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WoundSource Practice Accelerator's picture

by the WoundSource Editors

Aerobic microorganisms: Organisms thriving in an oxygen-rich environment.

Anaerobic microorganisms: Organisms thriving in an oxygen-depleted environment.

Autolytic debridement: A selective process by which endogenous phagocytic cells and proteolytic enzymes break down necrotic tissue, occurring in varying degrees in the presence of a moist wound healing environment and dependent on the patient's having a functioning immune system.

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Holly Hovan's picture
Pressure Injury Prevention

By Holly M. Hovan MSN, APRN, ACNS-BC, CWOCN-AP

What does your facility do to raise awareness regarding pressure injury prevention? We have lots of educational opportunities throughout the year, but one of our most important and prepared for days is the third Thursday in November – World Wide Pressure Injury Prevention Day! This is a day to raise awareness that has been promoted by the National Pressure Ulcer Advisory Panel (NPUAP). Every year, the NPUAP puts out a press release and lots of good information in terms of ways to educate and engage staff on such an important topic, on a national level.

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Kathy Gallagher's picture
Acute Wounds

By Kathy Gallagher, DNP, APRN-FNP, CMC, UMC, BC, WCC, CWS, FACCWS

Welcome to the first in a series of blogs focusing on acute surgical wound management. Future segments will discuss steps toward developing an acute surgical wound service (ASWS) and tips reflective of successful healing strategies.

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Hy-Tape International's picture
Preventing Cross-Infection

by Hy-Tape International

Infections are common and serious complications associated with post-surgical wounds. In wounds resulting from clean surgery, 8% become infected among the general population and 25% among those over 60 years of age. Preventing these infections can help reduce costs, improve patient outcomes, and save lives. It is critical that health care professionals understand the risk of cross-contamination and take steps to prevent it.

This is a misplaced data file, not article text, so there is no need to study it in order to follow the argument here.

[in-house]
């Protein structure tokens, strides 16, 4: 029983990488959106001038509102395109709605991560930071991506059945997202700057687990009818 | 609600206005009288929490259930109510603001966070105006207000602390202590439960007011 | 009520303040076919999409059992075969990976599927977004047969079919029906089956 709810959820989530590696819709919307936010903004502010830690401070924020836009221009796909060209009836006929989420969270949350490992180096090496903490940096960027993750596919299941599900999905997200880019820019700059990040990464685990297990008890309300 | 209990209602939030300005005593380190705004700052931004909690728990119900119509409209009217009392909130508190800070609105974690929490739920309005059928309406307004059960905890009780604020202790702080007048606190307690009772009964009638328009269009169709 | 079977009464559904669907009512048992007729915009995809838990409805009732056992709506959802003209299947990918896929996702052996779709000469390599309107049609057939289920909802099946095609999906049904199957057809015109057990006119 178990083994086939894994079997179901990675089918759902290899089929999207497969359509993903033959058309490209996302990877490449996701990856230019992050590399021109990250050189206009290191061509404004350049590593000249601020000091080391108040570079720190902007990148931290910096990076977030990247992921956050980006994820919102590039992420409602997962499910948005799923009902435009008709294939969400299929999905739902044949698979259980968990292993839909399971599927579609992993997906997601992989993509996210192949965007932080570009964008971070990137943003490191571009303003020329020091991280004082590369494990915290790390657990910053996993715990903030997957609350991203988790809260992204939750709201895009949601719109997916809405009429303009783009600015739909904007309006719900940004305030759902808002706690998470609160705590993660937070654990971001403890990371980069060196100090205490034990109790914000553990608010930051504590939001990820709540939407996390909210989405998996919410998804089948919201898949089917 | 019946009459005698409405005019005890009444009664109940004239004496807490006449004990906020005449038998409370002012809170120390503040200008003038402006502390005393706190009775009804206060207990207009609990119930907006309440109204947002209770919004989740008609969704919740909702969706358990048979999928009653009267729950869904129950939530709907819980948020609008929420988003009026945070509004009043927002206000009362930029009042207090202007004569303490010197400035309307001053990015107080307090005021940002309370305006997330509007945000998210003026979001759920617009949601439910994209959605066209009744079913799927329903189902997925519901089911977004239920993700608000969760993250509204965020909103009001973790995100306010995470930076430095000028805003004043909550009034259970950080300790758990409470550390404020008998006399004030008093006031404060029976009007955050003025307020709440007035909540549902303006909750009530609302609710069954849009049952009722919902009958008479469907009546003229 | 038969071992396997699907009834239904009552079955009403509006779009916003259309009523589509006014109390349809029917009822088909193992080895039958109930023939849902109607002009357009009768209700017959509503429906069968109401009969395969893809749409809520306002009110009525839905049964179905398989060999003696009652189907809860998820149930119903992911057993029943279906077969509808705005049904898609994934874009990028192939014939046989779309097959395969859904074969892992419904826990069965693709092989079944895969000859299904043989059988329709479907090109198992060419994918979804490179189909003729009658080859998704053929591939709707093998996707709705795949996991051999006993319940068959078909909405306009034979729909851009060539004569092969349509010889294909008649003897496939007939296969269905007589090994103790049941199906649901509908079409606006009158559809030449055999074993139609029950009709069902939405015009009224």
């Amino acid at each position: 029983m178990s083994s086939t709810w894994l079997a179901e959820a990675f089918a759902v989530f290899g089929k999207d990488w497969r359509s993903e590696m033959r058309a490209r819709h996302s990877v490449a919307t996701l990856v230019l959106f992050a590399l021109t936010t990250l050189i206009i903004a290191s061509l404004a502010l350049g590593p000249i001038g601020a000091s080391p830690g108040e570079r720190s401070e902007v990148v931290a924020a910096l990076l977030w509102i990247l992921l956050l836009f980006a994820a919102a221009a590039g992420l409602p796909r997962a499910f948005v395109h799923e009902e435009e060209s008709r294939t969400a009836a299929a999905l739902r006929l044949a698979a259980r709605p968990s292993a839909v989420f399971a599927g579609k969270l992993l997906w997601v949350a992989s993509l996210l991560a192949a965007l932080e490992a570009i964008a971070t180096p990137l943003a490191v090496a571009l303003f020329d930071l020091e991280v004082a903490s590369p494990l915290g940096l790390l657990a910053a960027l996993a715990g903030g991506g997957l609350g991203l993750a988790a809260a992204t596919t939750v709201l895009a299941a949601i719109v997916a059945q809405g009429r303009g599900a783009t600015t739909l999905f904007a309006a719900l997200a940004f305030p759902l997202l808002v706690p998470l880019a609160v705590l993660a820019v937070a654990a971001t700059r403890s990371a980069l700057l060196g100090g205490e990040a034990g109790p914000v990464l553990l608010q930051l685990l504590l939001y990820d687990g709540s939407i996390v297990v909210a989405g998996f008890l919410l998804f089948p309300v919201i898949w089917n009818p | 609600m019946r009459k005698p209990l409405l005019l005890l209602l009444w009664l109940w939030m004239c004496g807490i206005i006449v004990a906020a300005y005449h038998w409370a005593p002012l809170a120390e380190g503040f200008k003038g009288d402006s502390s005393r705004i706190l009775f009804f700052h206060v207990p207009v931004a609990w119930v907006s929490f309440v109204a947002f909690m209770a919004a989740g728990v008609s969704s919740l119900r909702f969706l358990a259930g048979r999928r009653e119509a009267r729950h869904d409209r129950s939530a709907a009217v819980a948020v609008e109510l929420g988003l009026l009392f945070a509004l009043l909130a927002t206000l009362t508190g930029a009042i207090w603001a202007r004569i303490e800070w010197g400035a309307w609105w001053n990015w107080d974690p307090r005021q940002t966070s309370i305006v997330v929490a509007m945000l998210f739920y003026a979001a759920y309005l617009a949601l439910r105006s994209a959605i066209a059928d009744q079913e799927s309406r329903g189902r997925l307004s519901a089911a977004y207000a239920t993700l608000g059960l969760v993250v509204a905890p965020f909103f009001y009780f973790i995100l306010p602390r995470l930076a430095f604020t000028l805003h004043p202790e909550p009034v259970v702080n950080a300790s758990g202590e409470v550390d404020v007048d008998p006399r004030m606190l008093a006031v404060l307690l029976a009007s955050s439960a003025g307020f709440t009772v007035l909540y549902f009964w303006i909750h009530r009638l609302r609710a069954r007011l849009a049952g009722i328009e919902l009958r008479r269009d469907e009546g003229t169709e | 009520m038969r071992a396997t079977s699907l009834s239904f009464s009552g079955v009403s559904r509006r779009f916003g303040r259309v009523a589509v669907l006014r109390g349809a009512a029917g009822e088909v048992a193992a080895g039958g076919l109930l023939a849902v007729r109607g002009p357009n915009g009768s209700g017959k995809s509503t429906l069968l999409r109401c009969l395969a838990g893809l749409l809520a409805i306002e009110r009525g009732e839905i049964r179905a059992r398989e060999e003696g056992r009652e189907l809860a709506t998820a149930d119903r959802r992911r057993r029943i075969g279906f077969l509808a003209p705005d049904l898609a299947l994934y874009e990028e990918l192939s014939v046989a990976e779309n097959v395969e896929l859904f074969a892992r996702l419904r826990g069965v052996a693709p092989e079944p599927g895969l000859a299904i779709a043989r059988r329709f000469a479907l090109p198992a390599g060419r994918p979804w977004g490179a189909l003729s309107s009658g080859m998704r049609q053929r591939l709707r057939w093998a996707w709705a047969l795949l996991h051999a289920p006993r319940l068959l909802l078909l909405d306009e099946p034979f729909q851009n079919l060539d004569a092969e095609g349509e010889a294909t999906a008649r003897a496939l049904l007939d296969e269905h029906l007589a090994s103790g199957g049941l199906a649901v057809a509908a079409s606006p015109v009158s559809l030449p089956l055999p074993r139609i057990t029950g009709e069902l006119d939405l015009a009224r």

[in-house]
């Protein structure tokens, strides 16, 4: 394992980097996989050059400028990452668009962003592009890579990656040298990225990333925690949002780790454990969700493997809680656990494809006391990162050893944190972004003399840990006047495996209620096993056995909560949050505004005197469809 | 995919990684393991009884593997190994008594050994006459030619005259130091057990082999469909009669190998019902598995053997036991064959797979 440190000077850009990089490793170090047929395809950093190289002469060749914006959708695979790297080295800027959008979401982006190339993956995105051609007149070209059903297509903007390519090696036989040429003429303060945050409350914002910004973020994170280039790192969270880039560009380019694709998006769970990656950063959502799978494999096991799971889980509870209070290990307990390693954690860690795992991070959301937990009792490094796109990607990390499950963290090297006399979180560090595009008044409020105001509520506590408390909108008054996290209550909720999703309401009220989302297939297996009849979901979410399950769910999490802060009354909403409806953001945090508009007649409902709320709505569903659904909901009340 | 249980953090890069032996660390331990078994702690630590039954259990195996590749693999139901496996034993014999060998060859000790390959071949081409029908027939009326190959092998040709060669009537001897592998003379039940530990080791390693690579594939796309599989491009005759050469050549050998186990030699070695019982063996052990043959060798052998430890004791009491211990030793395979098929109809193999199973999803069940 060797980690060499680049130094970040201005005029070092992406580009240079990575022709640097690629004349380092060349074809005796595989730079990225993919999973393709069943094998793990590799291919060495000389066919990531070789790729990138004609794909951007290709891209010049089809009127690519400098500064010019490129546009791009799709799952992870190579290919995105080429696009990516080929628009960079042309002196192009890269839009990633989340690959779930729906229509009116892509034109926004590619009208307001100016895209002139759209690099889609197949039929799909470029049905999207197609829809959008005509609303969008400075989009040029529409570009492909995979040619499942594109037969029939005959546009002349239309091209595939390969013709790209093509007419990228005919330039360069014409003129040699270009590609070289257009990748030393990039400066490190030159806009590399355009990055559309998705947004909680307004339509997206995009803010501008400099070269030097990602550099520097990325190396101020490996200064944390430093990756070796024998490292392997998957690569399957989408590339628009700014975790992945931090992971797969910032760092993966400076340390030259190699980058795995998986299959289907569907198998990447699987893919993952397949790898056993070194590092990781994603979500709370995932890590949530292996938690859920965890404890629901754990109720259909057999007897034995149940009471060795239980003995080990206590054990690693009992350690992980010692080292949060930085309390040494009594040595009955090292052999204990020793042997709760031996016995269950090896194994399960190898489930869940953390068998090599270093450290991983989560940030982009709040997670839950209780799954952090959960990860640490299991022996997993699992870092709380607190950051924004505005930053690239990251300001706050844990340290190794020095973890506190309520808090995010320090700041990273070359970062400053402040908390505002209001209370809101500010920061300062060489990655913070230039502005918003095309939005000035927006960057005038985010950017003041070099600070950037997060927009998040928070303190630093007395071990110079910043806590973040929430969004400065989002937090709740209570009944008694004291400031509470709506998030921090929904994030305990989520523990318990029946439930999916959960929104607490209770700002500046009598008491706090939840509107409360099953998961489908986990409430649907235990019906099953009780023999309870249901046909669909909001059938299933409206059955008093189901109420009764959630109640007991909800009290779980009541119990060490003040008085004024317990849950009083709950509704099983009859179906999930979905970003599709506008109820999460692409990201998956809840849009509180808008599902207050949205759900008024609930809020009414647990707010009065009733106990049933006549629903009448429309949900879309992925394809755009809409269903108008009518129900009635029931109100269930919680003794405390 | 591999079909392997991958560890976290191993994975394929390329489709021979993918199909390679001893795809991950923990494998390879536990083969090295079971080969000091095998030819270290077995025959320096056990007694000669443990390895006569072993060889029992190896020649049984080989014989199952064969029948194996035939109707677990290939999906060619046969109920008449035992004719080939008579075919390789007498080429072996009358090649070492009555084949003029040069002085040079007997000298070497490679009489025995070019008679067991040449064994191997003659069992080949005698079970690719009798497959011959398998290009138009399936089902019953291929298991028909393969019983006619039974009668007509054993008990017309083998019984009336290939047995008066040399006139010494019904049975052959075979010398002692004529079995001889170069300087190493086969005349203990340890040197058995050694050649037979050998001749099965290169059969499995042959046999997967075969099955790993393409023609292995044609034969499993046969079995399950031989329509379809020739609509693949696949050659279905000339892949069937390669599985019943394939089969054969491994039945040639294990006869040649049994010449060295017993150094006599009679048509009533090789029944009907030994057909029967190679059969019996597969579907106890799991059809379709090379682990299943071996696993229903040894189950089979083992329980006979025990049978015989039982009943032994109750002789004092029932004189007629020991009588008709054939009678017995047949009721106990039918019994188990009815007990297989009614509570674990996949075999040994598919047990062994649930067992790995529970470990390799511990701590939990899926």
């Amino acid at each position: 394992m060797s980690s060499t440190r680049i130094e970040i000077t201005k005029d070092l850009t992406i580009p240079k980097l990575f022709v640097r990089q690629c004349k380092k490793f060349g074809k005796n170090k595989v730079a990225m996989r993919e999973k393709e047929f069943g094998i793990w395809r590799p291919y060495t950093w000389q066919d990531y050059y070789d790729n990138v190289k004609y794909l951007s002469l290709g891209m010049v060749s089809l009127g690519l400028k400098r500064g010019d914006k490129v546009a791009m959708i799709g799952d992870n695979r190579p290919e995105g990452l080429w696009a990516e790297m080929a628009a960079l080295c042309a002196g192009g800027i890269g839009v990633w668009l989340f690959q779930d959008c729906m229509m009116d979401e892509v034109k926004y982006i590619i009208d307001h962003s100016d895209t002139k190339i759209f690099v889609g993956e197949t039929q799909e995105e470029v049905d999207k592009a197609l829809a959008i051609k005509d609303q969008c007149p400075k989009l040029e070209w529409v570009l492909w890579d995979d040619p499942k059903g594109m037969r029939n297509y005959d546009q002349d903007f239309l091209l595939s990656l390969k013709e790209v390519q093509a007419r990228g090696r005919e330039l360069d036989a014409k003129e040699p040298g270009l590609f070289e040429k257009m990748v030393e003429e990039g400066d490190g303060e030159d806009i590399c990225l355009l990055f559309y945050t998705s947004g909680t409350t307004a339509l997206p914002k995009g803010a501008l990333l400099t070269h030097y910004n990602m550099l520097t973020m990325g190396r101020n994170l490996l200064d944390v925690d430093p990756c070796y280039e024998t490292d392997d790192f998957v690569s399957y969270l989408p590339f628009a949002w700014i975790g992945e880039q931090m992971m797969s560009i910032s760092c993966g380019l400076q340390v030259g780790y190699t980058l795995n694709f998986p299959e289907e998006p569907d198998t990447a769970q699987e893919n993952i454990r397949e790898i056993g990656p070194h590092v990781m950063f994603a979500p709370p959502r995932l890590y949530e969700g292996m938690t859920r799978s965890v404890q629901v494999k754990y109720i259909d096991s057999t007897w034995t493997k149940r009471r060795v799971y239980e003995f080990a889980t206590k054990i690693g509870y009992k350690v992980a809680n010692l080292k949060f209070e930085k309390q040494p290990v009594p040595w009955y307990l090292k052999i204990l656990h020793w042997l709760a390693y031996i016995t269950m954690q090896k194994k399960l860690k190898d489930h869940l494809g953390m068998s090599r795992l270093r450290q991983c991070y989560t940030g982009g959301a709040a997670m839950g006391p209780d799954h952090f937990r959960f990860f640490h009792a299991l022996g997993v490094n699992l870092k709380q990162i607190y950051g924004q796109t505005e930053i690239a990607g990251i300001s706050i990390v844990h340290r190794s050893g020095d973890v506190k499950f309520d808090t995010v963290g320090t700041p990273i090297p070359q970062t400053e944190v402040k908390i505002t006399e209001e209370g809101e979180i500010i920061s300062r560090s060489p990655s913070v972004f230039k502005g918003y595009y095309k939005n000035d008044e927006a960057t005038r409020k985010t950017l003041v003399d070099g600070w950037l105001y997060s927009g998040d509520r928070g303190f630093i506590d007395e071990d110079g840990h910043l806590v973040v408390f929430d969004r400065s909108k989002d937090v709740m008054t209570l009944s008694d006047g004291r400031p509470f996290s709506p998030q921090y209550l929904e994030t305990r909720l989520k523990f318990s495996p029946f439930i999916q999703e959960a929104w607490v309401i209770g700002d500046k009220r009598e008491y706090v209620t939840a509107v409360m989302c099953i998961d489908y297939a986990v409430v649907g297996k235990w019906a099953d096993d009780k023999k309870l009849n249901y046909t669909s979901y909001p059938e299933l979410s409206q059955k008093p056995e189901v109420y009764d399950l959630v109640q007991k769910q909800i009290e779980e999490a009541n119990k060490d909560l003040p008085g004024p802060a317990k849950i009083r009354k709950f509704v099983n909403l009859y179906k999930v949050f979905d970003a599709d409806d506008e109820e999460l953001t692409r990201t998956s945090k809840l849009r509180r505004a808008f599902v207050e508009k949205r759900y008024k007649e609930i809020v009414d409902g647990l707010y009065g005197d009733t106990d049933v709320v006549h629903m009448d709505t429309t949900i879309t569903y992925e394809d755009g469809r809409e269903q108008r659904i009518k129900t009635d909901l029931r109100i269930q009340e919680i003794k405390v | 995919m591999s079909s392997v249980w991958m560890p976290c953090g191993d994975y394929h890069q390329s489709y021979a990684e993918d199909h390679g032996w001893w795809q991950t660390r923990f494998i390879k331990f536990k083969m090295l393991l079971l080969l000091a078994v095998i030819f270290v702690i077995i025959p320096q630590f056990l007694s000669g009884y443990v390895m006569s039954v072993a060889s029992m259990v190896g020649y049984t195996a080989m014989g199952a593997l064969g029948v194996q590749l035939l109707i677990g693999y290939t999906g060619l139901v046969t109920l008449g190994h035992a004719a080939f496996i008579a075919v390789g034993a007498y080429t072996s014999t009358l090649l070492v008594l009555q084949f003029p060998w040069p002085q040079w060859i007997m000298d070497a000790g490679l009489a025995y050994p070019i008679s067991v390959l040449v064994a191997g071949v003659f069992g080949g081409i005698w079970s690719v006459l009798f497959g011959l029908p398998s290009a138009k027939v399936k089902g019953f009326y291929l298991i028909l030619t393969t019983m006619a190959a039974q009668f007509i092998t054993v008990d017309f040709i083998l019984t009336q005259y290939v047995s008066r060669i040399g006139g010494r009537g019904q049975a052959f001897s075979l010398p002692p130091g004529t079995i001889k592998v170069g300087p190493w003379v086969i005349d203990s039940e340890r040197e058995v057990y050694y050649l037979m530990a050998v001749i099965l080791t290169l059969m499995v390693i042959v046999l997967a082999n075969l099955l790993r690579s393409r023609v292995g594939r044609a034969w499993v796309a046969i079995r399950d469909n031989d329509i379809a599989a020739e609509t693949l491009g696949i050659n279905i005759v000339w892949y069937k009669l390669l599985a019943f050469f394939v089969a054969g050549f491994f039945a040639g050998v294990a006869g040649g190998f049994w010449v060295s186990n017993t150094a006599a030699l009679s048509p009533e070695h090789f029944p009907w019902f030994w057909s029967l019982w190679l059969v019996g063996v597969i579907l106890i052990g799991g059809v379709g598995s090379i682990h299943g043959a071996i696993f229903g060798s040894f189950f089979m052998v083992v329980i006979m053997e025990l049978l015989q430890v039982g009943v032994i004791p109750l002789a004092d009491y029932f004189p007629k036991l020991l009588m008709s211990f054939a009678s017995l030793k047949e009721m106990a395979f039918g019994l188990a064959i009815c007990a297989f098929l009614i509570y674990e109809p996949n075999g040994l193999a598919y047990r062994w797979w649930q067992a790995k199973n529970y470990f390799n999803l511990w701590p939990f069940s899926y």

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Janet Wolfson's picture
A Multidisciplinary Approach to Incontinence

By Janet Wolfson, PT, CLWT, CWS, CLT-LANA

My current job as wound coordinator has pulled me into the world of incontinence and the many disciplines that care for people challenged by this disorder. I was previously acquainted with the therapy side as I worked with therapists certified in pelvic floor therapy. My work with venous edema acquainted me with medications that caused continence-challenged people to resort to absorbent adult briefs. As I work more closely with physicians, I am more familiar with medications to support weakened or sensitive pelvic muscles and nerves. On the nursing side, I have researched support surfaces, incontinence pads, and barrier creams. I see patients and occupational therapists working together to regain continence independence through problem-solving mobility issues.